Question about Garden
a 6ya expert can help you resolve that issue over the phone in a minute or two.
Best thing about this new service is that you are never placed on hold and get to talk to real repairmen in the US.
New users get to try the service completely Free afterwhich it costs $6 per call and covers almost anything you can think of (from cars to computers, handyman, and even drones).
click here to download the app (for users in the US for now) and get all the help you need.
Posted on Jan 02, 2017
The pump might be binding against the motor, causing the pump to overheat and temporarilly "seize up" and shut the engine off.
After cooling down for a brief period (5~10 mins) the engine can usually be re-started, but the overheating problem will keep coming back.
This happens when the pump either wasn't seated against the engine properly during it's initial instalation, or the pump housing wasn't machined properly and the PTO shaft is trying to drive the pump at a slight angle = excessive friction = overheating.
1) Loosen the bolts that mount the pump to the engine just enough so that the pump can be wiggled slightly.
2) With the engine power switch in the "OFF" position, slowly pull the recoil starter rope so that the engine / pump completes about two revolutions. This helps to align the pump surface with the engine.
3) Lightly snug the pump mounting bolts in a criss-cross pattern, then slowly pull the recoil starter rope again to ensure that the pump isn't binding.
4) Finish tightening the pump mounting bolts in the criss-cross pattern (approx. 21 foot pounds torque).
The entire process should take you roughly about 10 mins from start to finish.
If this doesn't remedy your problem, then try running the engine for 20 mins with the pump COMPLETELY removed so as to isolate the components.
Posted on Sep 01, 2009
SOURCE: Low Pressure
I worked at a tool rental while attending college and had the opportunity to work on a variety of pressure washers, however, they were of the commercial type. Commercial washers are slightly different in that they usually have seperated components for easier service. Attached to the pump by fittings or rubber hose were the pressure regulator (which has the bypass unloader inside), chemical injector, pressure gauge as well as the hot water release safety all external to pump. Your pump has all these components in one case. By far the most troublesome component is the pressure regulator/unloader which when failing will result in low pressure because it will bypass water back into the intake as you suspect is happening to yours. Here are a few things to check. I believe that your pump is 2500 2.4 gpm. Test gpm water capacity by running pump normally with hose and proper tip attached. Spray water into bucket for one minute and verify that you are pumping 2.4 gallons of water (or what ever gpm your machine is rated). Measure the amount of water that your machine delivered. If it delivered proper gpm and pressure is low then problem could be worn or improper tip. The pressure is created at the tip and pressure will drop as the tip wears. As the unloader/bypass wears, water will bypass at a lower pressure. (Try lowering the pressure regulator all the way ) If water measures less than rated delivery than the machine is bypassing water due to worn regulator/bypass, checkvalves pitted, oring in front of checkvalve worn or cut or missing, or body of pump where checkvalve/oring seat is pitted allowing water to leak past valve. The cap that is removed to access checkvalve must presses against checkvalve with enough force to prevent water from leaking thru oring and body of pump. Examine checkvalves and orings with maginfy lens and look for pitting. Valves surface and orings must be very smooth and tight fitting to work properly. Body of pump where checkvalve oring snuggs against must be very smooth. Any surface where oring seats must be smooth. As water bypasses it cuts metal and orings just like a leaking faucet so look for cuts in metal and rubber. This info and my experience is better suited for larger pumps and higher pressure but maybe it will help. Good luck with your repair.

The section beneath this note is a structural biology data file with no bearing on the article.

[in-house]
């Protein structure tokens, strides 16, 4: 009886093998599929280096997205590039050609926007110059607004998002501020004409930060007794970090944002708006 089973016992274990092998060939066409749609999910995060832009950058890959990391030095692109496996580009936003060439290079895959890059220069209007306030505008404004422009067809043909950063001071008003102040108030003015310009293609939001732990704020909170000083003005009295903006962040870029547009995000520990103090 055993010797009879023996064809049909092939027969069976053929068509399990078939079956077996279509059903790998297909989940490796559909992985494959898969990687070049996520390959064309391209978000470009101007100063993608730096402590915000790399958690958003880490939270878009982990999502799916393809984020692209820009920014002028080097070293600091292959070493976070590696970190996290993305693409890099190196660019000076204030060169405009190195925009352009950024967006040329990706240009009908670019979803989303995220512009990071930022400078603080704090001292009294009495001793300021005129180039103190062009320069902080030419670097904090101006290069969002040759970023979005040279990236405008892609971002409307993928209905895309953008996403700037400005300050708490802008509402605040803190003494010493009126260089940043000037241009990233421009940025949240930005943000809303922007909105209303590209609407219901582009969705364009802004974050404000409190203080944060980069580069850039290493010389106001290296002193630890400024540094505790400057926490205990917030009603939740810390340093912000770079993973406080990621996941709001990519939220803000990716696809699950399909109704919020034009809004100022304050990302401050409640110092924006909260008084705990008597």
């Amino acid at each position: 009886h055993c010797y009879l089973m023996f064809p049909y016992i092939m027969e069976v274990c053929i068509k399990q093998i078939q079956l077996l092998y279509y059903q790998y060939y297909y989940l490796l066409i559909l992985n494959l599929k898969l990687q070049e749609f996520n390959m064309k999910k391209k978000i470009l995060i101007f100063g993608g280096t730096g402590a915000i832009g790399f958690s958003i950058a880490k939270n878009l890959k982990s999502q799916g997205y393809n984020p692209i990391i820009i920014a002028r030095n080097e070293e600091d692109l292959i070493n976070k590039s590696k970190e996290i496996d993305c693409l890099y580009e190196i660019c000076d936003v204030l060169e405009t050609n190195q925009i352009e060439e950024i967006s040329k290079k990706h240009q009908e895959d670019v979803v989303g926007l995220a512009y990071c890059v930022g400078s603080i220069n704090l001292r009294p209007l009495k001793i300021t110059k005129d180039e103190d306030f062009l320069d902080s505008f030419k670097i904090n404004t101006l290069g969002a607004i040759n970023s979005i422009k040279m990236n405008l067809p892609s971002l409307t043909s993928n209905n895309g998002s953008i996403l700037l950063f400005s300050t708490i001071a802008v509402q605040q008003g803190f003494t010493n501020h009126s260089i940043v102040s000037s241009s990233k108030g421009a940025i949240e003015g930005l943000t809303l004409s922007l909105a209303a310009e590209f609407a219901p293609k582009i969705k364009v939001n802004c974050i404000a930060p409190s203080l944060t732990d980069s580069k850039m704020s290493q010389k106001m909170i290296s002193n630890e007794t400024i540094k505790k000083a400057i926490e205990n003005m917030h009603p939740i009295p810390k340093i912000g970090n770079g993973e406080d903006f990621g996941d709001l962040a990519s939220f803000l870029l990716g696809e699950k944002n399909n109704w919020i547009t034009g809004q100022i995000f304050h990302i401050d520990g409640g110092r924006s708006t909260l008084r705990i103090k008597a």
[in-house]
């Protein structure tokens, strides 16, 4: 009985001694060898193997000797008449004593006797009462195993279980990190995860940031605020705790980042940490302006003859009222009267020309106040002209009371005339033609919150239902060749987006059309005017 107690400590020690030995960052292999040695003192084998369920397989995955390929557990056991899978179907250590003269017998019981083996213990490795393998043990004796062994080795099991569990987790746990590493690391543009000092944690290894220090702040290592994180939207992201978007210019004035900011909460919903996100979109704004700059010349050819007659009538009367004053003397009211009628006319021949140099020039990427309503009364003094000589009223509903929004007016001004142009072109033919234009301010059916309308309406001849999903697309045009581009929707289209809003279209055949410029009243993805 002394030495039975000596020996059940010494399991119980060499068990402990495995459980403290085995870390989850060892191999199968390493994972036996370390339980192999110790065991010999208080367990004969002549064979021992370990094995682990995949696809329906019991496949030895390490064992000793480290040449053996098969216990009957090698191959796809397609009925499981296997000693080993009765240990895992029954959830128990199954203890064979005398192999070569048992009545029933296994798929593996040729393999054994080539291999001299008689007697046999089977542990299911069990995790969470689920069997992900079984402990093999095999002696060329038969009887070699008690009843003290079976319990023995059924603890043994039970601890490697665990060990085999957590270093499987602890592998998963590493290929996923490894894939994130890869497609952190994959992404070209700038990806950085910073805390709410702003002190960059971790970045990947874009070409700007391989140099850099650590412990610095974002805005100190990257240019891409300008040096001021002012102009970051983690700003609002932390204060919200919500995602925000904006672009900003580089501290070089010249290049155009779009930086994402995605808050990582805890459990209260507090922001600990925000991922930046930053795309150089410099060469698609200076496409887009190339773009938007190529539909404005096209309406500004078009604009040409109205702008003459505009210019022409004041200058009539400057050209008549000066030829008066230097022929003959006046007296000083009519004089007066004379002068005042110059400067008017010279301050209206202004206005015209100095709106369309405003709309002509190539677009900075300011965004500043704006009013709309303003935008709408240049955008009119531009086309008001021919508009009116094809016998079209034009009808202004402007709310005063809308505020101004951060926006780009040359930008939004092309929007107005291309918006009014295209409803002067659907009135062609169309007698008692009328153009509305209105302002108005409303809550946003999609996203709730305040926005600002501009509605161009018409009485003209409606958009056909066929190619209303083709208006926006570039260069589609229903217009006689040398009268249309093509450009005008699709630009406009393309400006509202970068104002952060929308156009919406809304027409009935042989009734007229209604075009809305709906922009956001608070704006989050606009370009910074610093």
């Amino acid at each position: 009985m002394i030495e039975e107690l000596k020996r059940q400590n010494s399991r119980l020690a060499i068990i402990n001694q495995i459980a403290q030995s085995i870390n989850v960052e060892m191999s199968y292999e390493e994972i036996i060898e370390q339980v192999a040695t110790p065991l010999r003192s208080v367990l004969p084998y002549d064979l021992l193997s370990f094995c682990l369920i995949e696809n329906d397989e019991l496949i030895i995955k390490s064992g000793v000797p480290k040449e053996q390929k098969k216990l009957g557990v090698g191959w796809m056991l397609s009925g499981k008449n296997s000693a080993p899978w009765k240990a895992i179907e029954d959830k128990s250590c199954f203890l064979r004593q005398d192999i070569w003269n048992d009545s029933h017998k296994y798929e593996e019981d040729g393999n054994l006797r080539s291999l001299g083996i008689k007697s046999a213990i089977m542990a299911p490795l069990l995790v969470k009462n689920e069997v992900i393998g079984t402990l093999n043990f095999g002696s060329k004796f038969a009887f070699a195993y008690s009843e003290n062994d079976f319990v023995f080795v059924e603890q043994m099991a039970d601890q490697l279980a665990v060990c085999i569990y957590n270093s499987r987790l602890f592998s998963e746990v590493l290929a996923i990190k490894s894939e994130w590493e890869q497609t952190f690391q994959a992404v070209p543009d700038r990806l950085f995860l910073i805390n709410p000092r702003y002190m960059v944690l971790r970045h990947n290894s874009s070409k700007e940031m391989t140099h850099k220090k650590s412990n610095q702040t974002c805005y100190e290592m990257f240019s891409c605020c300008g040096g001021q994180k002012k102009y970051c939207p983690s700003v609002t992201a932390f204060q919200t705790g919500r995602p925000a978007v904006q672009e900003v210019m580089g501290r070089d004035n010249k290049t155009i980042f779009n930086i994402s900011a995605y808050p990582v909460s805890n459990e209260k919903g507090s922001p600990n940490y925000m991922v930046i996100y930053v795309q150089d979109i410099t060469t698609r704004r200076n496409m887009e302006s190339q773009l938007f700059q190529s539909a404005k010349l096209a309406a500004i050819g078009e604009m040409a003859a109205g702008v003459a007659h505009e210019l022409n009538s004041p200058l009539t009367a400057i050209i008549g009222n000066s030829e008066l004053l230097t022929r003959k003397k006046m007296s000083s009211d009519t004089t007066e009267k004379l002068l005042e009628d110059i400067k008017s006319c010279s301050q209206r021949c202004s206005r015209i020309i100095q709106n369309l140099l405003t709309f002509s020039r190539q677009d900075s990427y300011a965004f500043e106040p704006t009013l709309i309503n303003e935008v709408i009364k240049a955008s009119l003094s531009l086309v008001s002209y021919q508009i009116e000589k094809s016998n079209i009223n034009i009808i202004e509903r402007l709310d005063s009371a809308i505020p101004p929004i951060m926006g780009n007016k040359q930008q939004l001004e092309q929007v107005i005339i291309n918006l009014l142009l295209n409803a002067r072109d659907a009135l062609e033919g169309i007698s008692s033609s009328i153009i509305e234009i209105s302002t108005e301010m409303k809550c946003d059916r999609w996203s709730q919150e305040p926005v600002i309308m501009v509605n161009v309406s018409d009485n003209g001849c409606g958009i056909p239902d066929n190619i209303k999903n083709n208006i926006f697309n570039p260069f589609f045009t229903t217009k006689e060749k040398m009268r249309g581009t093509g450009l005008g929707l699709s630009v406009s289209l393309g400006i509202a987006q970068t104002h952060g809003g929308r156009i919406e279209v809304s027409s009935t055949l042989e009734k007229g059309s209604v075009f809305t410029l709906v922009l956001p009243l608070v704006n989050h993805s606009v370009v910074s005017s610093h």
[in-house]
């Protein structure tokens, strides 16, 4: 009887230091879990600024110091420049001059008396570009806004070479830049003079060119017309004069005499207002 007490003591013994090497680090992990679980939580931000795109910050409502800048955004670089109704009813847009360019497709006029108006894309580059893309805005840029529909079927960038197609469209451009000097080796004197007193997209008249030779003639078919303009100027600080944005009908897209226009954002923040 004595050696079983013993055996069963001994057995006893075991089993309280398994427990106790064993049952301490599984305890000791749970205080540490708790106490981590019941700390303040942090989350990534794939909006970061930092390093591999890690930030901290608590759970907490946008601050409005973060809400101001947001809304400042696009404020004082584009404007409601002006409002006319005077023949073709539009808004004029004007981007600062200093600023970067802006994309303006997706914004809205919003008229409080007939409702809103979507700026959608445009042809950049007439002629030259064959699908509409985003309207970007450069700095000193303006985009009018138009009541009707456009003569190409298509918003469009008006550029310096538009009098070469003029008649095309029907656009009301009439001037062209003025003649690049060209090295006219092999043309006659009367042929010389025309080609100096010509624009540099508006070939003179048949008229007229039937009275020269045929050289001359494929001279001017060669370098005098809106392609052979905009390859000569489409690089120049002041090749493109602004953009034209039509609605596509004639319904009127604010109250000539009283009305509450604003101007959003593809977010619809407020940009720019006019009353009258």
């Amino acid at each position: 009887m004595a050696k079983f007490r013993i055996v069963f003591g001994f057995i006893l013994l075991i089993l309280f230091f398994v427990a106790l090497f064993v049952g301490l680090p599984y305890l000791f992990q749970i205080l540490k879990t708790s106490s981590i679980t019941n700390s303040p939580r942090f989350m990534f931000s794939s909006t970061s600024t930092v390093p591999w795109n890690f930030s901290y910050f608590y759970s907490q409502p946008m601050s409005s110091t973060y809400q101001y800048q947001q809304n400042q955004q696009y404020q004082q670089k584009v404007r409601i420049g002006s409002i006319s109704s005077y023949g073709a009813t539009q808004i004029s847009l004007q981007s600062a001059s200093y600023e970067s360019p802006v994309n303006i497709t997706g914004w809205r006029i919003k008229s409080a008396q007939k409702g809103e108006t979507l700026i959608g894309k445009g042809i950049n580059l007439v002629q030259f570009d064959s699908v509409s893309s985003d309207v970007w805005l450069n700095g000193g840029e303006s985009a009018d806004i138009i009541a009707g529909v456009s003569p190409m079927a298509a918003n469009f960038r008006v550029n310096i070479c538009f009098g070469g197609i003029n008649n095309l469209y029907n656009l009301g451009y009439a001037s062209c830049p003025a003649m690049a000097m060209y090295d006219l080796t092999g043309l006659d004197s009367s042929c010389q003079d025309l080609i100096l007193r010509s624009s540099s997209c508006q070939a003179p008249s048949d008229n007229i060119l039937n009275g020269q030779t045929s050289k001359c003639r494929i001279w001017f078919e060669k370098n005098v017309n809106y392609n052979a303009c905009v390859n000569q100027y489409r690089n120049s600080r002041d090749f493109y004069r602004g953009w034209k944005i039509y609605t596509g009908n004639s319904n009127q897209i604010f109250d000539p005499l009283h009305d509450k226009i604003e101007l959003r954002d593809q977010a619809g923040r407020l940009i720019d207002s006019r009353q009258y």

Posted on Jul 11, 2010
I would just purchase a new unloader valve, they usually aren't worth rebuilding. I would like to have a picture of the set up that you have, if you can send me a picture of the unloader region of the pump I can get you are price on a new one. email is firstname.lastname@example.org
Posted on Oct 25, 2010
Tips for a great answer:
Aug 22, 2015 | Cars & Trucks
Oct 18, 2013 | DeVilbiss Pk17374 Pump For Excell...
May 21, 2012 | Devilbliss DeVILBISS Devap DVH2600...
Jul 04, 2011 | 2007 Toyota Camry
Jun 06, 2011 | Devilbliss DeVILBISS Devap DVH2600...
May 07, 2011 | Devilbliss DeVILBISS Devap DVH2600...
Oct 15, 2010 | DeVilbiss Garden
Oct 07, 2010 | Briggs and Stratton 073001 2" Portable Gas...
Sep 10, 2009 | Garden
88 people viewed this question
Usually answered in minutes!
Step 2: Please assign your manual to a product: